Carol Highsmith is a nationally known photographer who famously donated photographs to the Library of Congress for free use by the public. When her nonprofit received a letter from two media licensing companies she had never heard of, she was shocked to see that it demanded payment to “License Compliance Services/Picscout Inc.” and alleged that her foundation was infringing the copyright in one of those photographs. Upon investigation, she discovered that Getty Images, the stock photo company, had more than 18,000 of her photographs on its website, purporting to license them for a fee. Another company, Alamy, had done the same with over 800 of her photographs. Moreover, License Compliance Services and Picscout appeared to be wholly owned subsidiaries of Getty Images that made money by alleging infringement of and demanding payment for images, including Ms. Highsmith’s. So Highsmith sued.

She and her foundation allege that Getty, Alamy, License Compliance Services and Picscout all: 1) violated 17 U.S.C. § 1202, the Digital Millennium Copyright Act’s provision forbidding intentionally removing, altering or falsifying copyright management information, by not correctly attributing the images to her and adding their own credits and watermarks; 2) engaged in false advertising and unfair competition under the Lanham Act, by suggesting they were Ms. Highsmith’s agents and acting with her consent or otherwise had a business relationship with her; and 3) violated New York General Business Law § 349, which forbids deceptive trade practices.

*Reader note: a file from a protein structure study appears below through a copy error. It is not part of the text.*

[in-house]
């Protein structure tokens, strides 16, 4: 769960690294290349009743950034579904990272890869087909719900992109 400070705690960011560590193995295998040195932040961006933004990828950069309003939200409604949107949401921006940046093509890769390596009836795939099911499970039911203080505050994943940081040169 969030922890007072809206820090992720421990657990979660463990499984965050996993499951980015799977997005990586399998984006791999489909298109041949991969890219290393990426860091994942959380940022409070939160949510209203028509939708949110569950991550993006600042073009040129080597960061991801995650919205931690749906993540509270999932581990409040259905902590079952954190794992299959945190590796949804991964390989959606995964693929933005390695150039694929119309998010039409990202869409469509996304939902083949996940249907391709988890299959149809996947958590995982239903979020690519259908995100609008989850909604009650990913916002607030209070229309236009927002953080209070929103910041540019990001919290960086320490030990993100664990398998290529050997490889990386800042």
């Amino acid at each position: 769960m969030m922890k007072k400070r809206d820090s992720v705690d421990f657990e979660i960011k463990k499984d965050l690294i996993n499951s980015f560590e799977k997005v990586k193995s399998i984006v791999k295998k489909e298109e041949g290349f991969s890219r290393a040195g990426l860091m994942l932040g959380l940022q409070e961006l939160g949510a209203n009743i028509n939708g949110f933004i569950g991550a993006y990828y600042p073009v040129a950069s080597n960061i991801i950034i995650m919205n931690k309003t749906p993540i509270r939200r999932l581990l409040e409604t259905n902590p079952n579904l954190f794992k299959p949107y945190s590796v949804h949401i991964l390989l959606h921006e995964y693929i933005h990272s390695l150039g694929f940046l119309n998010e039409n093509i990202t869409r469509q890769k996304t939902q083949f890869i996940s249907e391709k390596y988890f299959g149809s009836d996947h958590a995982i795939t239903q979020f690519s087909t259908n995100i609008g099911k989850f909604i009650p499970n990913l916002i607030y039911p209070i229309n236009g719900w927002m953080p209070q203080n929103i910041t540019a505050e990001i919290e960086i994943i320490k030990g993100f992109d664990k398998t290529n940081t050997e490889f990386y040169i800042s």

The defendants in the Highsmith case have moved to dismiss, arguing that Highsmith placed her works into the public domain and therefore has no rights to assert. Highsmith has countered that she merely intended to create a “Creative Commons” type license, with access through the Library of Congress. That motion is pending, but even if the defendants are successful, Getty’s practices are likely to come under further scrutiny. Shortly after Highsmith filed suit, Zuma Press, an independent press agency, also sued Getty, alleging that Getty was licensing more than 47,000 images that Zuma had exclusive rights to license.

As the Highsmith suit shows, claims of infringement should not be taken at face value. Some claimants may not have exclusive rights to the works they claim or might even be claiming rights in public domain materials. Investigation could also reveal that the claimed work is not registered with the Copyright Office or that a user directed the use, thus limiting the remedies available to the claimant. Anyone who receives a demand of payment for claimed “infringement” would be wise to investigate the claim carefully before paying up.